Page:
Hello There, Guest! Login RegisterLogin with Facebook

Thread Rating:
  • 0 Vote(s) - 0 Average
  • 1
  • 2
  • 3
  • 4
  • 5
Apprehended bias

  Can apprehended bias (or something else) be used in order to change family reporter in circumstances where the family reporters first report was grossly and patently wrong, fooled by the acting of one parent and child deliberately attempting to deceive the court, missing the nasty psychological dynamics altogether (although clear and obvious evidence of the dynamics was not available at the time of the report, but is available now)?
A fully ethical reporter would admit they were totally wrong, but in circumstances where the reporters reputation is that they don't change their mind under cross-examination (ever?), it would be a risk to use the same reporter again.
At a minimum they may be tempted to water down their assessment, as to make a full and proper assessment would be pointing out just how dangerously wrong (perhaps incompetent) they were in the first instance.
Could this count for apprehended bias, or is there something else that can be used here to effect change of a family reporter?

Dr Gee:

Hi, first apologies for the long delay, there have been some systems problems with migration to new servers, apparently and I've only just gotten restored.

To your question, I've done independent reports where this exact thing has happened.  Yes, an ethical reporter would note caveats about the report in the first instance, and acknowledge new evidence when it comes in. However, it's also possible, and you need to check carefully, whether the reporter was provided with sufficient evidence by the ICL if one was involved. An ICL does not have to provide a balanced set of affidavits, and can cherry pick evidence to be provided to the report writer to suit the case they want to make. I've seen it done. You can consider asking the court to direct the consultant to revise based on previously-unseen evidence. If this reporter is very unwilling to back off in the face of new facts, an embarassing cross-examination can be constructed. If you are self-represented, asking a professional in the reporter's field to compare the report and give you a withering set of questions could be money well-spent.

Also, the reporter will have a professional association whose code of conduct governs their reports, and if you obtain their code and it's clearly been breached, then the outcome of a complaint to that association is a common approach to discrediting the report if there is no change of reporter. An independent professional who is a senior (or executive!) member of the association may be willing to review the facts, and you would have to discuss whether a fee would be involved for assistance in deciding if to pursue that avenue. While a review of evidence will attract a fee, sometimes assistance formulating a complaint will not, as reporting other professionals whose work is sub-standard may be part of the ethical structure of their association's guidelines.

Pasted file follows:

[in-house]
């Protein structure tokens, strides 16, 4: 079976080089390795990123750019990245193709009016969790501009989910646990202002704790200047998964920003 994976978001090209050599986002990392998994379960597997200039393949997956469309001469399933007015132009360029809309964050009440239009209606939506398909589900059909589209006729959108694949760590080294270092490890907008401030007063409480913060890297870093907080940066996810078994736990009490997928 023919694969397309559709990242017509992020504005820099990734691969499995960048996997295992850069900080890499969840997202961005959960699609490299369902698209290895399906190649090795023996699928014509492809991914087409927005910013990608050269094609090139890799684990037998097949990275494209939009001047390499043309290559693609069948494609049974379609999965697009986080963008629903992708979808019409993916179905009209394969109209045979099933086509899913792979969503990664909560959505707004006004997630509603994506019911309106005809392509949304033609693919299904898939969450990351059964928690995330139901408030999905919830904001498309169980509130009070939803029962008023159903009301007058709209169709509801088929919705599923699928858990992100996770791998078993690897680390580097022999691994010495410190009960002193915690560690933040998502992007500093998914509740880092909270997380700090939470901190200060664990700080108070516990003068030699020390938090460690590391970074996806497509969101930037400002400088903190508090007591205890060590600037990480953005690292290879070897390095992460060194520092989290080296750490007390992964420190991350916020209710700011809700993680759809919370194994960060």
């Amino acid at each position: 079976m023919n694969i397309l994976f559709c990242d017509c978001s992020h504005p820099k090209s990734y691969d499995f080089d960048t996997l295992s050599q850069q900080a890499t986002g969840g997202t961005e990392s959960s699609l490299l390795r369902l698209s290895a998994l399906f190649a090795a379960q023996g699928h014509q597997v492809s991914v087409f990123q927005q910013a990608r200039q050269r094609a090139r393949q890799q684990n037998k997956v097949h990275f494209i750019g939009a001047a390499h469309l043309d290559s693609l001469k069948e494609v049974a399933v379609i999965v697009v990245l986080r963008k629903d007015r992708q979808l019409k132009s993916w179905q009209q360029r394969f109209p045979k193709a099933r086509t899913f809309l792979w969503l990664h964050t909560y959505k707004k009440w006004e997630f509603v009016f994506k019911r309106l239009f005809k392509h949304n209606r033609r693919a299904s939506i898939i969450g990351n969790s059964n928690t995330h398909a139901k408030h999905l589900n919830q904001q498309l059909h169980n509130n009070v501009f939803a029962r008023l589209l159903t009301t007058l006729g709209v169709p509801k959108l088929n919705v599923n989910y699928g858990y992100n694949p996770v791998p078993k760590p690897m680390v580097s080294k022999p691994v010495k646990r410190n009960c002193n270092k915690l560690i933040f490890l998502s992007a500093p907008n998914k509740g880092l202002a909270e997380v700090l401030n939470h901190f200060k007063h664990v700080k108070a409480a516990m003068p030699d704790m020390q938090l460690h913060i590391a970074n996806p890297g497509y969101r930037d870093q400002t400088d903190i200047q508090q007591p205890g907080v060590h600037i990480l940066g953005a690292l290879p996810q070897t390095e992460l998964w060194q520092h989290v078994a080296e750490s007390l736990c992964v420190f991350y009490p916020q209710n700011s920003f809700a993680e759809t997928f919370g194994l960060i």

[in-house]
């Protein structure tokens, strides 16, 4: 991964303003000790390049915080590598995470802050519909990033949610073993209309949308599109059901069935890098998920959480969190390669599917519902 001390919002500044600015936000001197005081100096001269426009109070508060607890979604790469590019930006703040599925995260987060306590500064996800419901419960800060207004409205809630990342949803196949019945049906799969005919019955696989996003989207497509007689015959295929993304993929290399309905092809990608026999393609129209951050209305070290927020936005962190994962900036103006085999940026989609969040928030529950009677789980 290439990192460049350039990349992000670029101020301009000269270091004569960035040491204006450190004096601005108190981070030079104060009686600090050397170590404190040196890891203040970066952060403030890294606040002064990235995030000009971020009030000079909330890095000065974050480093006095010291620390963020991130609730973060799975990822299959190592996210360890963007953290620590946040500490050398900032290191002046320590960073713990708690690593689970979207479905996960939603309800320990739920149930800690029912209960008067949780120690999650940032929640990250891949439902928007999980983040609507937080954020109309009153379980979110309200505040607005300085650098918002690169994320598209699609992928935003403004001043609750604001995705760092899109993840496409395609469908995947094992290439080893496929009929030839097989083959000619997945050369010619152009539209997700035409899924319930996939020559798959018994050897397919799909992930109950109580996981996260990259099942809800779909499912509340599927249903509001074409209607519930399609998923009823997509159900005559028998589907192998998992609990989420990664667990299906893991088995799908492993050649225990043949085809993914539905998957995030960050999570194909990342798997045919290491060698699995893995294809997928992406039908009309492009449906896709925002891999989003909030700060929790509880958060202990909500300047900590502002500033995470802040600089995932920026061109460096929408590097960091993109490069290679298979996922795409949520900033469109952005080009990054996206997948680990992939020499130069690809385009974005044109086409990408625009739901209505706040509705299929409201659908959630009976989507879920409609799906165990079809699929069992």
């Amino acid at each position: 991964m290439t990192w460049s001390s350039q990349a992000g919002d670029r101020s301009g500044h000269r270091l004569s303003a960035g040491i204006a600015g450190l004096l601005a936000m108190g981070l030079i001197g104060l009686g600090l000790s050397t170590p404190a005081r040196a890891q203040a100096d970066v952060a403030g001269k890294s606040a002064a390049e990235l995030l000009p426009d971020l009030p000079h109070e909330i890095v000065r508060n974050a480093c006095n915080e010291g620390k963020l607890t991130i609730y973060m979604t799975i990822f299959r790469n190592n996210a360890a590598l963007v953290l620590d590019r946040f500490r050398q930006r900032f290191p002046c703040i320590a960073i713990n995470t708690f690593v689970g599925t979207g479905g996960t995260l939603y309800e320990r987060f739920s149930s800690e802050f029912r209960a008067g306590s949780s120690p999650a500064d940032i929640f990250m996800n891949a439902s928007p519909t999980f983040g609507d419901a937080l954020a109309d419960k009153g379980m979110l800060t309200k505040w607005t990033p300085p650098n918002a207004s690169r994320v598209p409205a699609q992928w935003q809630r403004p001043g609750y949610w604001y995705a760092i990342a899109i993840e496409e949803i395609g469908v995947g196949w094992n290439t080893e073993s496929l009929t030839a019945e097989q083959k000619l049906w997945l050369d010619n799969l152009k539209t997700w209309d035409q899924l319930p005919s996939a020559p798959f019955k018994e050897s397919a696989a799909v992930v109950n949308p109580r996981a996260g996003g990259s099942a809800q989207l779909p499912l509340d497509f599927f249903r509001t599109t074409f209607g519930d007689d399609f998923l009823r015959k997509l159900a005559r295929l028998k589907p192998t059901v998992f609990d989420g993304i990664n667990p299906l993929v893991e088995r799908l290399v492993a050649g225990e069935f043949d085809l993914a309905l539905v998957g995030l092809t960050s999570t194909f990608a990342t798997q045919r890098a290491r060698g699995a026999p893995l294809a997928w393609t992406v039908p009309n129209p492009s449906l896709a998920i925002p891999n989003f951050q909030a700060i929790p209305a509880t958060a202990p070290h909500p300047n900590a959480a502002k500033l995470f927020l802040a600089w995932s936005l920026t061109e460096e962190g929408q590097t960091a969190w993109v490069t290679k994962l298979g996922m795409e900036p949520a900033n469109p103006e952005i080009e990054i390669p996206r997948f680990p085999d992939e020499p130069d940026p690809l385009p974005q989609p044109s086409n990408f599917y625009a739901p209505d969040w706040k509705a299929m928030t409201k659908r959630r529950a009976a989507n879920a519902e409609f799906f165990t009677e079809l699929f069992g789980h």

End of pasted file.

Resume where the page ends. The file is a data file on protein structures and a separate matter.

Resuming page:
Independent reports may not always be allowed, but a second opinion report that gets in may reveal a good deal that helps the court reconsider the original report. There is an appeal underway now, actually, that may provide a good precedent in this area early next year,where a 2nd opinion report was commissioned to expose how badly the original report writer had missed the point about alienating behaviours by the mother, and how the views parroted to him by the kids did not reflect their real feelings so much as they did fear of upsetting the mother,who wished to have the father removed from their lives as completely as possible. As I understand it, it relies in part on some HUDOC cases where arbitrary disallowance of that kind of evidence got up in Brussels as a human rights violation.

Hope this helps. All the best.


Messages In This Thread
Apprehended bias - Meridian - 30-May-2016, 06:14 PM
RE: Apprehended bias - Dr Travis Gee - 21-Sep-2016, 03:28 PM

Forum Jump:

Browsing: 1 Guest(s)